From watching these videos and conducting a bit of extra research, I’ve come to a conclusion about what constitutes an American Folk Hero and how that differs from an American Legend. I believe a folktale requires the following three characteristics:
Authenticity – story is a reflection of the storyteller(s) but also a reflection of their cross section of society
Moral – has a message that manifests as a collective cultural concern
Empathy – no matter how big the characters get, they have to be human and accessable
Taking these 3 criteria and checking them against the 5 American Folk Legends presented in video two, I created the “Mythology Spectrum”
I would argue that High John and John Henry are the only two “true folk heroes” on this list because both are from authentic sources (slaves from Africa creating an African slave-escapee Hero; Railroad workers creating a Machine like Man who represents the collective anxieties of obsolescence in the face of developing steam technology), both have morals (High John was a criticism of slavery and American Society; John Henry does win the race against the Machine but dies afterwards representing a possible acceptance of the inevitability of change and the repercussions of said change), and both have empathetic characters (High John was a mere man and fellow slave; John Henry was a man who despite his incredible endurance and strength is still capable of dying).
Whilst the other 3 stories fail one or more of these categories: Johnny Appleseed is Empathic in that it was based on a real man and it’s somewhat moral with Johnny’s animal rights activism but it’s more of a cover up story (lacks authenticity) of his younger life. Pecos Bill was written by a guy who was a soldier rather than an actual ranch hand cowboy which comprises authenticity, the moral is lacking if at all present and likely left out in favour sheer of entertainment value, and just like Superman from the early comics he’s not an emphatic character: he’s an overpowered super-being who is incapable of defeat. Then Paul Bunyan is similar to Pecos Bill in that it seems to lack a moral and empathy because the desire seems to be more for a character which can make a good (deus ex) machina for fun stories but Paul Bunyan’s origin is authentic though, stemming from lumberjack culture. I believe that “A Good Laugh” qualifies as a folk tale and the two characters both represent the duality of the modern day folk hero. Both Brandon and The Harlequin come from a place of authenticity in that both are artistic commentators, one a comedic activist whilst the other a journalistic writer, which I can guess is something that the author can relate to being a writer himself. Both Brandon and The Harlequin represent a moral in that Brandon plays the skeptic and serious about it character who interrogates which he doesn’t understand, The Harlequin, to find out that The Harlequin views her role in society to play the troll or the edgelord but not for no reason but to shake people up with comedy as a reminder not to take everything so seriously. These two characters compliment each other in that society needs both: the outside commentator who can be martyred and the inside shaper who can interpret and analyse the flood of information that comes at us via the internet and it’s prosthetics appendages (phones, computers, tablets, all the screens). Finally both characters are empathetic. From the beginning we can relate with Brandon because he, like the audience, doesn’t really know much about his mysterious interview subject and so we learn along with him about this figure.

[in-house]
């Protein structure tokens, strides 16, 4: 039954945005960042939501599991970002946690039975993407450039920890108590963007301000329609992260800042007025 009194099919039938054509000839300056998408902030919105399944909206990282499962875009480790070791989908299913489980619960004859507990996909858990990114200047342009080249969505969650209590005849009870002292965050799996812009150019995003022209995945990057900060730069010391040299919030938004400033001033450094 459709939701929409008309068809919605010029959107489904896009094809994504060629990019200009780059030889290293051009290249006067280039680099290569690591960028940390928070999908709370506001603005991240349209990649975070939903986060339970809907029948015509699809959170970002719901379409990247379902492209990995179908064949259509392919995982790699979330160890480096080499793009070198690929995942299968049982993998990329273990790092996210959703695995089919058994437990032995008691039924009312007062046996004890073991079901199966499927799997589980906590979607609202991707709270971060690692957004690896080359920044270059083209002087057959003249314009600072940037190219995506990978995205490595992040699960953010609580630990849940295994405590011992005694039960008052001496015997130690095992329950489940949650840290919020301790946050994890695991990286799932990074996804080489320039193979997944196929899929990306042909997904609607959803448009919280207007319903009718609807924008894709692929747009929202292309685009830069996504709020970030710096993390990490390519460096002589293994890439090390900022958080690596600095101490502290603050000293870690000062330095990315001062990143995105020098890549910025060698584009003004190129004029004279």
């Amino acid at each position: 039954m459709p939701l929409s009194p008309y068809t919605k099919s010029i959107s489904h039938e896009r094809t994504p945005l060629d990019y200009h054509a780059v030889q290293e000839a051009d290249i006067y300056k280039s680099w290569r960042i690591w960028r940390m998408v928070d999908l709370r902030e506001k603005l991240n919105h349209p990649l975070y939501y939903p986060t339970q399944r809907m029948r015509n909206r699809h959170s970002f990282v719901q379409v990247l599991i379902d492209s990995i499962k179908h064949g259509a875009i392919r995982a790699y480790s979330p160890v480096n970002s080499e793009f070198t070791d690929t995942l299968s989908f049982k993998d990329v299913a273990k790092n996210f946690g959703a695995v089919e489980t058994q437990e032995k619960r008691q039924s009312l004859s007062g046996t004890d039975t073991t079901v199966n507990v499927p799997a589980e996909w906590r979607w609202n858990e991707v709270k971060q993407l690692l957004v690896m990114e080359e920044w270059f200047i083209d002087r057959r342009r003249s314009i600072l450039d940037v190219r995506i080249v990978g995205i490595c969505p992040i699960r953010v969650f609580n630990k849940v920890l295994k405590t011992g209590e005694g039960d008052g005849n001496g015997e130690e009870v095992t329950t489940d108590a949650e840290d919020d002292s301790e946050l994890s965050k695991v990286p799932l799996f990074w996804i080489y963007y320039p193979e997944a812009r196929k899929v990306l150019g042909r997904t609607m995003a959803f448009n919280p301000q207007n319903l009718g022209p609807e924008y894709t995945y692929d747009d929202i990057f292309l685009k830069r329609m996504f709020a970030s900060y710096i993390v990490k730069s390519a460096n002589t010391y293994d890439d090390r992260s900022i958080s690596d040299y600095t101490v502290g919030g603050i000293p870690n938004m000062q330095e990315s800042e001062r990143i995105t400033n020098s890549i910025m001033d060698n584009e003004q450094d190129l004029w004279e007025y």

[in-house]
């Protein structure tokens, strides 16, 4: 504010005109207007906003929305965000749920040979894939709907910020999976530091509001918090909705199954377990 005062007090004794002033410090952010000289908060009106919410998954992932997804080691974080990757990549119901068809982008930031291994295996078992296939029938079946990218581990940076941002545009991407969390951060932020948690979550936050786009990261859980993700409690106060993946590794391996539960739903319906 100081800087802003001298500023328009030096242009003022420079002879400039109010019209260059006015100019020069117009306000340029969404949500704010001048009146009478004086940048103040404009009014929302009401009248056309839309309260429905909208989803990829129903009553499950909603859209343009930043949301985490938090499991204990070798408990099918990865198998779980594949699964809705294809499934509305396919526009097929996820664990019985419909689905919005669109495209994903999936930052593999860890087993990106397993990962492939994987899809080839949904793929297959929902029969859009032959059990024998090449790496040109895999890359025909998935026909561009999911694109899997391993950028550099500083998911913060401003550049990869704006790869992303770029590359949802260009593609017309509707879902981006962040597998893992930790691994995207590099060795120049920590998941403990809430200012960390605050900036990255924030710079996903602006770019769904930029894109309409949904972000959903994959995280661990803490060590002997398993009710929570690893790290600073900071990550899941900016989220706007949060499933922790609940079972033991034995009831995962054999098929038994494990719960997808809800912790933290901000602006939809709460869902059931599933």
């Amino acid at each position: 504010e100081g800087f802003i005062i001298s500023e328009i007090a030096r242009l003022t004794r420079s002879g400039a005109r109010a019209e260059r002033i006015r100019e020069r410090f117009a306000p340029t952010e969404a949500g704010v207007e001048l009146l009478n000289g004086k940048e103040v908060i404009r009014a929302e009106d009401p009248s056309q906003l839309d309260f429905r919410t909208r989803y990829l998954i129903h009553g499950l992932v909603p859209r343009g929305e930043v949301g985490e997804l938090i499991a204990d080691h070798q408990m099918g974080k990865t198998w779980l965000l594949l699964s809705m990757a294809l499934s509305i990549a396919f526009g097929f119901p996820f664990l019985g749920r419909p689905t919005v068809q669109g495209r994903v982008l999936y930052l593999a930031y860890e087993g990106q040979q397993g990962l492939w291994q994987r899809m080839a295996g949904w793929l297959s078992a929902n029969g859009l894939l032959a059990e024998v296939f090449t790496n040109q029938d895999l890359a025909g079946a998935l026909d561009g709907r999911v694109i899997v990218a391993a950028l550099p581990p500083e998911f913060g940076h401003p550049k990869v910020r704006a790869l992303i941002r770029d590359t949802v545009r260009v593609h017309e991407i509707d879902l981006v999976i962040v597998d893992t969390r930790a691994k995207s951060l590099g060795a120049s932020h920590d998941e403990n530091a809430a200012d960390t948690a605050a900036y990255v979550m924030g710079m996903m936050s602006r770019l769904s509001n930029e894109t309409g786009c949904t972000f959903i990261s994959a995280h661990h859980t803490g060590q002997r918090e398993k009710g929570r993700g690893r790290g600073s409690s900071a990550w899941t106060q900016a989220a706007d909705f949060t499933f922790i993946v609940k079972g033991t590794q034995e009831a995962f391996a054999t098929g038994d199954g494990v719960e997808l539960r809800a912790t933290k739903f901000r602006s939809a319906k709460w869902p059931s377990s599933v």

Then towards the end when The Harlequin reveals her humanity and reminds us that it’s good to laugh sometimes but there are also times to take things seriously and that too much of either results in a system which cannot be sustained. Then on another layer they’re both relatable because we get a sense from both that regardless of their respective ages (he comments on her youth, he doesn’t mention his age but from his conservative attitude it would not be a huge stretch to believe he represents an older and slightly out of touch character) they’re both trying to forge an identity and make a difference in an age of unprecedented potential for visibility just like so many of us millenials trying to make sense of the world in any little way we can.
Happy Tuesday and welcome to my first proper Tuesday article! Sorry for the time between posts but I’ve been in something of a stupor following the end of a successful semester. Last time was just an introduction, this time let’s get into the nitty gritty: my first book review. For this I’ve decided to start with omnibus #1 of Jim Butcher’s The Dresden Files graphic novel.